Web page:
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The responsiveness of the OAB-q among OAB patient subgroups.

Author(s): Coyne KS, Matza LS, Thompson C, Jumadilova Z, Bavendam T

Affiliation(s): Center for Health Outcomes Research, United BioSource Corporation, 7101 Wisconsin Avenue, Bethesda, MD 20814, USA. karin.coyne@unitedbiosource.com

Publication date & source: 2007, Neurourol Urodyn., 26(2):196-203.

Publication type: Multicenter Study; Randomized Controlled Trial; Research Support, Non-U.S. Gov't

AIMS: Although the majority of patients with overactive bladder (OAB) are continent, most patient-reported outcome measures for OAB were designed for patients with urinary incontinence. The overactive bladder questionnaire (OAB-q) was developed to assess symptom bother and HRQL among both continent and incontinent OAB patients; however, the responsiveness of the OAB-q among continent patients has not been evaluated. The purpose of this analysis was to assess the responsiveness of the OAB-q among OAB patient subgroups with a focus on continent patients. METHODS: Post-hoc analyses were conducted from two 12-week trials of tolterodine for the treatment of OAB. Patients completed the OAB-q and daily bladder diaries (assessing frequency, urgency, and incontinence episodes) at baseline, 4 weeks, and 12 weeks. Three patient subgroups were identified on the basis of continence status at all three timepoints: (1) continent; (2) incontinent; and (3) incontinent at baseline and continent by Week 12 (ITC). General linear models were used to compare changes from baseline, and Spearman correlations assessed the association between OAB-q changes and bladder diary changes. Effect sizes were computed separately for each group. RESULTS: A total of 262 continent, 552 incontinent, and 397 ITC patients were included in this analysis. Continent patients tended to be younger than incontinent patients, and patients were predominantly female, although continent patients had the highest percentage of male patients in both studies. Compared with continent patients, patients who were incontinent at baseline tended to have greater symptom bother and lower HRQL at baseline. All OAB-q change scores were consistently greatest for the ITC group (12.1-33.9), and greater for continent patients (10.8-28.6) than for incontinent patients (7.6-20.1). All three groups of patients experienced reductions in frequency and urgency episodes, and these changes were significantly correlated with changes in the OAB-q scales. Among all three groups, effect sizes were in the moderate-to-large range for all OAB-q subscales except Social Interaction. CONCLUSIONS: The OAB-q is highly responsive to change between continent and incontinent patients with OAB, and is a valid tool for measuring treatment outcomes among continent OAB patients. (c) 2006 Wiley-Liss, Inc.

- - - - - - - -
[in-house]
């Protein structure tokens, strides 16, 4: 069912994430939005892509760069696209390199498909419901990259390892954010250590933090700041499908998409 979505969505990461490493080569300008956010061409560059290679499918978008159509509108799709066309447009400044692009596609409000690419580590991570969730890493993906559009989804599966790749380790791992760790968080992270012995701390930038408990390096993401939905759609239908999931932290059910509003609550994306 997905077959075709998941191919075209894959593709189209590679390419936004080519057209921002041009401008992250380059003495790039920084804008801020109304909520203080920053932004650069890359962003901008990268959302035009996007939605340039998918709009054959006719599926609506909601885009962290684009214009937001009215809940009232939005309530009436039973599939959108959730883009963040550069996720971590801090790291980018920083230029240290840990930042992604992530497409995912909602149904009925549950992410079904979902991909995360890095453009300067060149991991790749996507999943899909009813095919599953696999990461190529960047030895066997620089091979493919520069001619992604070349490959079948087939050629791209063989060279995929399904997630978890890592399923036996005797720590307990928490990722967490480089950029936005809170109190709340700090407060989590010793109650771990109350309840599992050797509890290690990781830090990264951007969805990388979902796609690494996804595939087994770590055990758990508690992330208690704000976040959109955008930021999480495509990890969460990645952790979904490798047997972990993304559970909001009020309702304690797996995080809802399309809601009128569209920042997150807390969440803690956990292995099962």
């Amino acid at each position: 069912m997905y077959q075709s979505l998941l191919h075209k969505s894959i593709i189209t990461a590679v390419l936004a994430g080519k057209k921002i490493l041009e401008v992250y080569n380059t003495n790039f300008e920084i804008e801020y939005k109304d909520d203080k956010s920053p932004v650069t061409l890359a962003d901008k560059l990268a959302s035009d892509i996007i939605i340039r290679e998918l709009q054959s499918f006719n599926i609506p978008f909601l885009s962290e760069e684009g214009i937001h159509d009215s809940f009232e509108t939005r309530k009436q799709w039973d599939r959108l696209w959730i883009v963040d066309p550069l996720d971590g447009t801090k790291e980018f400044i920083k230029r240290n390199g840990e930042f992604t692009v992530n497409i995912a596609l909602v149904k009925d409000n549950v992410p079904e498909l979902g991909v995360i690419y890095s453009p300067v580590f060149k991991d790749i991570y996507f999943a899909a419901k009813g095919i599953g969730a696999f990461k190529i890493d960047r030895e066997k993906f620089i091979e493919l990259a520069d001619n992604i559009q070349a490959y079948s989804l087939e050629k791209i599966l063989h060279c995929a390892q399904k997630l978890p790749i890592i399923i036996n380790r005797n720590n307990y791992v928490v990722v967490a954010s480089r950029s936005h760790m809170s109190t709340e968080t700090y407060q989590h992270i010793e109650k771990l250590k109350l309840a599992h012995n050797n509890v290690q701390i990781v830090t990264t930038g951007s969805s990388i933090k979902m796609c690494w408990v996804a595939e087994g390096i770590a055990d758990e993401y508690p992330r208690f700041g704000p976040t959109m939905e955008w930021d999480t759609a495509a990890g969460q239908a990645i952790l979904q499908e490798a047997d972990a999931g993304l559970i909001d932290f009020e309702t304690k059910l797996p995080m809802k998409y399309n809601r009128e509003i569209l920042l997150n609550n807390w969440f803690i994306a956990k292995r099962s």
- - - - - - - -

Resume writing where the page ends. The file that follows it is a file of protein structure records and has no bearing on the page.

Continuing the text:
Page last updated: 2007-06-01

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